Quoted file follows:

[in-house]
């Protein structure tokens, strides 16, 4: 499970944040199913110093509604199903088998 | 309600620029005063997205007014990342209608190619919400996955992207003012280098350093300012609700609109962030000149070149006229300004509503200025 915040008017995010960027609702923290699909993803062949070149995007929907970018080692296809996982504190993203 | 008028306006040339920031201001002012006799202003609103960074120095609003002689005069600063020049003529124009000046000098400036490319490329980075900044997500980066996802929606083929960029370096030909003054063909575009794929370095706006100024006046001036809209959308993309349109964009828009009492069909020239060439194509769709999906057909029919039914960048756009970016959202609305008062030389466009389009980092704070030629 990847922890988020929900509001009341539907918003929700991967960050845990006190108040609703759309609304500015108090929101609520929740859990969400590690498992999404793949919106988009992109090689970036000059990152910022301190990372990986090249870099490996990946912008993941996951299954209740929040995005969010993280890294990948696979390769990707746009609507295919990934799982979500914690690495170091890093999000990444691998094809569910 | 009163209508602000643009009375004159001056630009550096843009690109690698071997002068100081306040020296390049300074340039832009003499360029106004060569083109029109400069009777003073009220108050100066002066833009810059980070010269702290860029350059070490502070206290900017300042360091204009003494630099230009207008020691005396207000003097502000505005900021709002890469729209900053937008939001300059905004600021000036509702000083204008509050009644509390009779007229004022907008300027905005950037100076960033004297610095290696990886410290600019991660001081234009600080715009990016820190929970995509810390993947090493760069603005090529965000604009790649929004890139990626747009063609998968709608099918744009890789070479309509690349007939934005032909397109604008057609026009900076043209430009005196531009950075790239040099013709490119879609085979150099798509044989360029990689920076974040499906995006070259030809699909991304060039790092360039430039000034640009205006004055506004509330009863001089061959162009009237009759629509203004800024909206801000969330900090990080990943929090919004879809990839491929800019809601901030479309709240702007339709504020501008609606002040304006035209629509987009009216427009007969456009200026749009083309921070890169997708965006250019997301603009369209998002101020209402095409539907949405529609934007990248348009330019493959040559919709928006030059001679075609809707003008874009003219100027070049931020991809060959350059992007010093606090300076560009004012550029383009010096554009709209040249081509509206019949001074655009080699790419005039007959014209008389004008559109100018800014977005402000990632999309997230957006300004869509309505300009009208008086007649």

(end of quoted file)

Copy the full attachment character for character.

[in-house]
């Protein structure tokens, strides 16, 4: 499970944040199913110093509604199903088998 | 309600620029005063997205007014990342209608190619919400996955992207003012280098350093300012609700609109962030000149070149006229300004509503200025 915040008017995010960027609702923290699909993803062949070149995007929907970018080692296809996982504190993203 | 008028306006040339920031201001002012006799202003609103960074120095609003002689005069600063020049003529124009000046000098400036490319490329980075900044997500980066996802929606083929960029370096030909003054063909575009794929370095706006100024006046001036809209959308993309349109964009828009009492069909020239060439194509769709999906057909029919039914960048756009970016959202609305008062030389466009389009980092704070030629 990847922890988020929900509001009341539907918003929700991967960050845990006190108040609703759309609304500015108090929101609520929740859990969400590690498992999404793949919106988009992109090689970036000059990152910022301190990372990986090249870099490996990946912008993941996951299954209740929040995005969010993280890294990948696979390769990707746009609507295919990934799982979500914690690495170091890093999000990444691998094809569910 | 009163209508602000643009009375004159001056630009550096843009690109690698071997002068100081306040020296390049300074340039832009003499360029106004060569083109029109400069009777003073009220108050100066002066833009810059980070010269702290860029350059070490502070206290900017300042360091204009003494630099230009207008020691005396207000003097502000505005900021709002890469729209900053937008939001300059905004600021000036509702000083204008509050009644509390009779007229004022907008300027905005950037100076960033004297610095290696990886410290600019991660001081234009600080715009990016820190929970995509810390993947090493760069603005090529965000604009790649929004890139990626747009063609998968709608099918744009890789070479309509690349007939934005032909397109604008057609026009900076043209430009005196531009950075790239040099013709490119879609085979150099798509044989360029990689920076974040499906995006070259030809699909991304060039790092360039430039000034640009205006004055506004509330009863001089061959162009009237009759629509203004800024909206801000969330900090990080990943929090919004879809990839491929800019809601901030479309709240702007339709504020501008609606002040304006035209629509987009009216427009007969456009200026749009083309921070890169997708965006250019997301603009369209998002101020209402095409539907949405529609934007990248348009330019493959040559919709928006030059001679075609809707003008874009003219100027070049931020991809060959350059992007010093606090300076560009004012550029383009010096554009709209040249081509509206019949001074655009080699790419005039007959014209008389004008559109100018800014977005402000990632999309997230957006300004869509309505300009009208008086007649």